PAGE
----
BY DEBRA KEEFER RAMAGE
Once again, and maybe even more so, the Twin Cities is heaving with winter-themed, holiday-ized markets, activities and cultural flowerings to enhance your mood and social standing as the days darken. As usual, we will focus on both grand traditions and iconoclastic takedowns, and privilege the small, the local and the simple over the blaring voices of capitalist consumption. Well, somebody has to! In markets and fairs this year, the big new thing is breweries and distilleries as hosts. I don’t know why small businesses that make beer, cider, wine and spirits feel that it’s their social duty to host all manner of culturally uplifting or politically savvy events. I suppose they may just be doing it as a clever way to promote their product? But I think it’s more enlightened than that. You know, it reminds me of one of my favorite William Blake poem, “The Little Vagabond,” which contrasts the cold and forbidding church with the warm and convivial alehouse:
But if at the Church they would give us some Ale.
And a pleasant fire, our souls to regale;
We’d sing and we’d pray, all the live-long day;
Nor ever once wish from the Church to stray …
And thus, now it has come to pass, that in Minnesota, the brewery taproom is the new church basement. Just go with it.
So anyway, here to start off with, some holiday markets and fairs. There is a newish umbrella organization called Minneapolis Craft Markets that partners with Linden Hills Farmers Market and a whole bunch of local craft brewers, among others, to coordinate craft and art markets throughout the year. A couple of notable ones for the season are the ongoing Plate and Parcel, in Wegner’s Garden Center of Linden Hills, which runs most days from 11/2 to 12/22, 10 a.m. to 3 p.m., in the greenhouse, and the one-time Yard and Yarn Fiber Arts Market in the Textile Center at 3000 University Ave. SE, 11/16, 11 a.m. to 4 p.m. Check out their event page online at https://www.mplscraftmarket.com/events.html to see loads more, including Holiday Spirits at Royal Foundry Craft Spirits, the Hygge Holiday Markets at Lawless Distilling, and the craft markets in Loring Park as part of Holidazzle. Another web page to check is https://www.minneapolis.org/calendar/holidays/christmas/shopping/ where you’ll find such gems as the Chowgirls at Solar Arts market (on the third floor above Indeed Brewing), the Northeast Winter Markets (two before holidays, plus four after the holidays). The Northeast market will feature music on vinyl by The Ring Toss Twins, prepared foods, local beer and Bloody Mary bar, monthly kids activities and a variety of local vendors. A cool-sounding one-time event is La Dona Cerveceria Brewery Taproom’s Handmade for the Holidays on 11/24 at noon. Plus find even more craft markets at Lakes & Legends, Utepils, Pryes Brewing, Lawless Distilling, Modist Brewing, and Sociable Ciderwerks.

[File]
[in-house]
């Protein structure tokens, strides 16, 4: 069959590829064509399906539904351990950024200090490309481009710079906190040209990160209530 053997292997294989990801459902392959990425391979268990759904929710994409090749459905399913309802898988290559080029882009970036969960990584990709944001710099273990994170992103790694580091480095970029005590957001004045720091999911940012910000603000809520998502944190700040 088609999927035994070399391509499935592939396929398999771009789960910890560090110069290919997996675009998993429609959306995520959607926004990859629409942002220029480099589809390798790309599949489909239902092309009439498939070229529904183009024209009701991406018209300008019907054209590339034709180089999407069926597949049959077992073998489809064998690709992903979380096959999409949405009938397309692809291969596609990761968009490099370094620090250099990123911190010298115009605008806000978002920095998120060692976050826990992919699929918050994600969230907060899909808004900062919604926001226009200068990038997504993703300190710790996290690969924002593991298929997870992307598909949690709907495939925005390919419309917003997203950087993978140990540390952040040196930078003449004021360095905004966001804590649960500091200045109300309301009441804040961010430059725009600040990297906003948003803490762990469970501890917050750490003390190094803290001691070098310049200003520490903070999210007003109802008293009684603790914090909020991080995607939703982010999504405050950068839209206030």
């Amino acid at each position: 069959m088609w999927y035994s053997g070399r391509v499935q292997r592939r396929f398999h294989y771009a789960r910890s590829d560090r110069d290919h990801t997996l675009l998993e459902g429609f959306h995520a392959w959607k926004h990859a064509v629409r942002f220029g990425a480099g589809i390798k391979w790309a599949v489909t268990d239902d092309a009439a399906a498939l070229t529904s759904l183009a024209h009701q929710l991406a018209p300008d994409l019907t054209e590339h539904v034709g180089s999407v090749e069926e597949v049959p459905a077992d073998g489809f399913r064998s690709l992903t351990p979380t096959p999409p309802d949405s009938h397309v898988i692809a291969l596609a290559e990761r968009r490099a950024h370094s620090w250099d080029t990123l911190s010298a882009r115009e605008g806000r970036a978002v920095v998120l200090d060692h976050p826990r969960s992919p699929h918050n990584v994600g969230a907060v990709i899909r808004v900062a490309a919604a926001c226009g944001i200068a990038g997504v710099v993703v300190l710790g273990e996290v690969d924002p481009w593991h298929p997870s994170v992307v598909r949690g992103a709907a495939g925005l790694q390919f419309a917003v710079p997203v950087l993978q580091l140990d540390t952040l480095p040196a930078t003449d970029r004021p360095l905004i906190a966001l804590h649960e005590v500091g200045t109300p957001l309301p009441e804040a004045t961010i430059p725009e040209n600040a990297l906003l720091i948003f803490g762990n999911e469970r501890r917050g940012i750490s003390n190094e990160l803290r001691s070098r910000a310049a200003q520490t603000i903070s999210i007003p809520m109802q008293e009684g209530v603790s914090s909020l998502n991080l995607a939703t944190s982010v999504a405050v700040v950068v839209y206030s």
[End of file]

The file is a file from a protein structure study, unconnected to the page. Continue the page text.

Of course, we must mention the southside tradition of Walker Church Holiday Art Fair, this year falling on Saturday 11/23, 10 a.m. to 4 p.m., and Sunday 11/24, noon to 4 p.m. Come and see your beloved writer (me) at the new Walker Church Peace with Justice table, where I’ll be selling slavery-free chocolate, fair-trade olive oil, coffee and dates, and authentic Ojibwe harvested wild rice. Another way to benefit charities is to shop at the Nicollet Island Pavilion MN Christmas Market, where sales benefit children in need, 11/17, 11 a.m. to 5 p.m. And then there’s another tradition in the suburbs, the Excelsior Christkindlmarkt, a German-style market/fair, which is a three-day affair from 11/29 through 12/1, at various times. (See Facebook https://www.facebook.com/events/1107320139658183/.)